Tabulation of the midyear grades, showing that there has been a very slight, but definite improvement in the general level of scholarship in the Junior and Senior classes, is a welcome confirmation of the wisdom of University Hall in ending the requirement for November and April grades in advanced courses. While in the minds of the original backers of this change there had never been very much doubt about its advantages, this showing should effectively silence its critics and insure its continuance. Although the improvement over last year is only about one per cent, the fact that all the figures published show this same gain makes it unlikely that this is a random variation.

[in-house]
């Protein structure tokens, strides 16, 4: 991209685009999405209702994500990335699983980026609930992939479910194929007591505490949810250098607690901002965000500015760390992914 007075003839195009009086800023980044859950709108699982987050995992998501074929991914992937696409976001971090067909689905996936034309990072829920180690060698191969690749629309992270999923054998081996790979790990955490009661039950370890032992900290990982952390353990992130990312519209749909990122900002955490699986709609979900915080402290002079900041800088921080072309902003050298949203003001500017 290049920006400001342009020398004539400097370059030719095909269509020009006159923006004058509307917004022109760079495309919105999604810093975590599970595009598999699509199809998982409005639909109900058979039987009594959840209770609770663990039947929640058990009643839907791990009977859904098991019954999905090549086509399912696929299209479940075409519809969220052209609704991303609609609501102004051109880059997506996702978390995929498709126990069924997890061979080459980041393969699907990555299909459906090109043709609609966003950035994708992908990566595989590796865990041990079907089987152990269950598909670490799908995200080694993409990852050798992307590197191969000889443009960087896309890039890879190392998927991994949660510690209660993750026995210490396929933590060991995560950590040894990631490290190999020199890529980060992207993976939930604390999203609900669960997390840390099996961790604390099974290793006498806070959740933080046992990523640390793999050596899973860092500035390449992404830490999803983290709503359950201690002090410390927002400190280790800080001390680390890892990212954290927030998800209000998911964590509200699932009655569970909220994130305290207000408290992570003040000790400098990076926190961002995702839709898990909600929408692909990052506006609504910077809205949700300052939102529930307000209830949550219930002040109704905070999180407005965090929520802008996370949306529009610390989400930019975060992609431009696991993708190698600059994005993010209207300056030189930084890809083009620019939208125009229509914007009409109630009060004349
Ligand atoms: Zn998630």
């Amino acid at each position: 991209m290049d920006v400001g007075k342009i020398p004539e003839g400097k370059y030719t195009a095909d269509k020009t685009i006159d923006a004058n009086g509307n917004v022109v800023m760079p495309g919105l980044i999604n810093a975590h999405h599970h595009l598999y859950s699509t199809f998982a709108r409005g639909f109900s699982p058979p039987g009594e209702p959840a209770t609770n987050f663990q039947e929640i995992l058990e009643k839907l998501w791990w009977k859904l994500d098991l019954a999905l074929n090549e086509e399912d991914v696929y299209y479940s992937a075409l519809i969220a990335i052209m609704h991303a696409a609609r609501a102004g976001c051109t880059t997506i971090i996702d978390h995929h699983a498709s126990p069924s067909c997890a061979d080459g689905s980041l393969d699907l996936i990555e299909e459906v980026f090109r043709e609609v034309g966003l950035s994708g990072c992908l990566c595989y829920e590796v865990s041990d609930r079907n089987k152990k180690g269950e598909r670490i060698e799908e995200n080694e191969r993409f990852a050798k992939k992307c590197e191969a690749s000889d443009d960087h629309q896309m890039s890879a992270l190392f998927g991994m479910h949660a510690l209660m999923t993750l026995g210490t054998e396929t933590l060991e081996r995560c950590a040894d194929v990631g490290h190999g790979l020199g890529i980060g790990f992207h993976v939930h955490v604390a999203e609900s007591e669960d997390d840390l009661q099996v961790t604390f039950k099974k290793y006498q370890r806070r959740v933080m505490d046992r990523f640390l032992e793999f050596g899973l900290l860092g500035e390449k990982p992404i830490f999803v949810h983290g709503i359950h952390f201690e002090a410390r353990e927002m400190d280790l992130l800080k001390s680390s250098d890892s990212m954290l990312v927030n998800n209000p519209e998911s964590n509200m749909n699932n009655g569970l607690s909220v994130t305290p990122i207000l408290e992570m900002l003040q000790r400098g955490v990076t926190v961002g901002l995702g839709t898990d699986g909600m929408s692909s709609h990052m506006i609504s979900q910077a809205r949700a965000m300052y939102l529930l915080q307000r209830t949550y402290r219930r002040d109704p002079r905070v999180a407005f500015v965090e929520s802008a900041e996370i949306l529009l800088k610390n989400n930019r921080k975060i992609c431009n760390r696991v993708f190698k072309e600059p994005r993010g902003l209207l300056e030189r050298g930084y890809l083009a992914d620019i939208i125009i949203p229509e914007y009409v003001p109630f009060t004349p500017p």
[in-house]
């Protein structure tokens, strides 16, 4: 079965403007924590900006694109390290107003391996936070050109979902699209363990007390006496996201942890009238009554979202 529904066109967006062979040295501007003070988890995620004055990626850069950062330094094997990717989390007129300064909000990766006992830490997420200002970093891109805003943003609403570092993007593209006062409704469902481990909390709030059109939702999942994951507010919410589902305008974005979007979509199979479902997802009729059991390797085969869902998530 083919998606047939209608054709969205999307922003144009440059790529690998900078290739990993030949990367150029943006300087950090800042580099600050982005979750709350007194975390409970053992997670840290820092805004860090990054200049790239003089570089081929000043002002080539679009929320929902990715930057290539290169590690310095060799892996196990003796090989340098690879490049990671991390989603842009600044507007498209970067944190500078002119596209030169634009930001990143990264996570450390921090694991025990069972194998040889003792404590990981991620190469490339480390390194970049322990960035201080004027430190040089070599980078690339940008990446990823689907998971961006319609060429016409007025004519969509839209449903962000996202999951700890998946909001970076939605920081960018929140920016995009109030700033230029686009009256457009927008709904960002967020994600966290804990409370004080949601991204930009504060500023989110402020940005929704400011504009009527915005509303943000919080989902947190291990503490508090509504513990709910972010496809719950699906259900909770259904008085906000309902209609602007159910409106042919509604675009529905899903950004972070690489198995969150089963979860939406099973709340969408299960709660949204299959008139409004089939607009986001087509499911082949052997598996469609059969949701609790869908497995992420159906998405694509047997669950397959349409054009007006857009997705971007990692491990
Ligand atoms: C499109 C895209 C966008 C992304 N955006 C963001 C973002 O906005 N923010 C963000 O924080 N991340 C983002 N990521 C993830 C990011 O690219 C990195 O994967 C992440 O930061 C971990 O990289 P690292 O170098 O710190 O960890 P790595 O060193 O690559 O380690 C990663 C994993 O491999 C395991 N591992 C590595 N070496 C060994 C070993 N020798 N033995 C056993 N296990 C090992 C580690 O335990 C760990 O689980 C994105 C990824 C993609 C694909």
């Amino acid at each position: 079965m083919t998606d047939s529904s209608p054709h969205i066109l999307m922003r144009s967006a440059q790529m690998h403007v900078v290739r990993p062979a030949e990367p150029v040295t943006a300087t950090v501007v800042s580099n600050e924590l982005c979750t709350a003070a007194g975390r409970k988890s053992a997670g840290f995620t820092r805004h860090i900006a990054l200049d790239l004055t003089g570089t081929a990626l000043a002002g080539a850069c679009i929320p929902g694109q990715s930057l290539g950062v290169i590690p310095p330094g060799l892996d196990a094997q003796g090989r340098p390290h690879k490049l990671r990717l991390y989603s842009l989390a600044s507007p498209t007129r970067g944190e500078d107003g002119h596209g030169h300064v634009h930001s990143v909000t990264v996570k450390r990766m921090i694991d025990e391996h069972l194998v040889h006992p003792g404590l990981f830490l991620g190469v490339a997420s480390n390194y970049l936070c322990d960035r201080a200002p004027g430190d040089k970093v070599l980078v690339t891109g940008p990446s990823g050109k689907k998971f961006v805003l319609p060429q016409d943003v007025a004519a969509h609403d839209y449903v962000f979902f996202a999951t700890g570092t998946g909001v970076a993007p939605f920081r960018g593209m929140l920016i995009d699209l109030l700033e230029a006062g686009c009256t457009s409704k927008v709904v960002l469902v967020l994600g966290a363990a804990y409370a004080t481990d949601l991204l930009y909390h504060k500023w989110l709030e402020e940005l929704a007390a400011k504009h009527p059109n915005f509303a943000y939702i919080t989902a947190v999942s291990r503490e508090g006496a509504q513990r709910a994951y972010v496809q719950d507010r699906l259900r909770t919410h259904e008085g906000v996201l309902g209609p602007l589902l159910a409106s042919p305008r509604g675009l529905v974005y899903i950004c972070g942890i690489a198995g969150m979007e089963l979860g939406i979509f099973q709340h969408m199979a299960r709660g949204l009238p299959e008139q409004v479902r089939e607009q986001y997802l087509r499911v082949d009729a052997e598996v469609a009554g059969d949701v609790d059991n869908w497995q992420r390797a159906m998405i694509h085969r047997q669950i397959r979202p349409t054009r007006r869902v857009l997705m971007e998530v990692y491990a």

Another significant trend is revealed by comparing the number of men with unsatisfactory records and with Dean's list rating for the three lower classes. For the longer time men are in college the fewer are those with unsatisfactory midyear grades and the more numerous are the members of the Dean's list. Only one-third as many Juniors are in the unsatisfactory category as Freshmen, while fifty per cent more are on the Dean's list. Freshmen and their seniors should however, take this as a warning, rather than believing that studies become easier the longer one stands the gaff. The cause for the concern which ought to trouble their scholarly breasts is the lamentable fact that the apparent improvement can be accounted for by the number of men whose "connections with the University have been permanently severed"--in past years something like one-third of those who enter.
These figures, then, can serve both as a warning of the fate lying in wait for the lowest third of the College, and as a reassurance to more serious or merely more successful students that the abolition of November and April grades will be a permanent reform.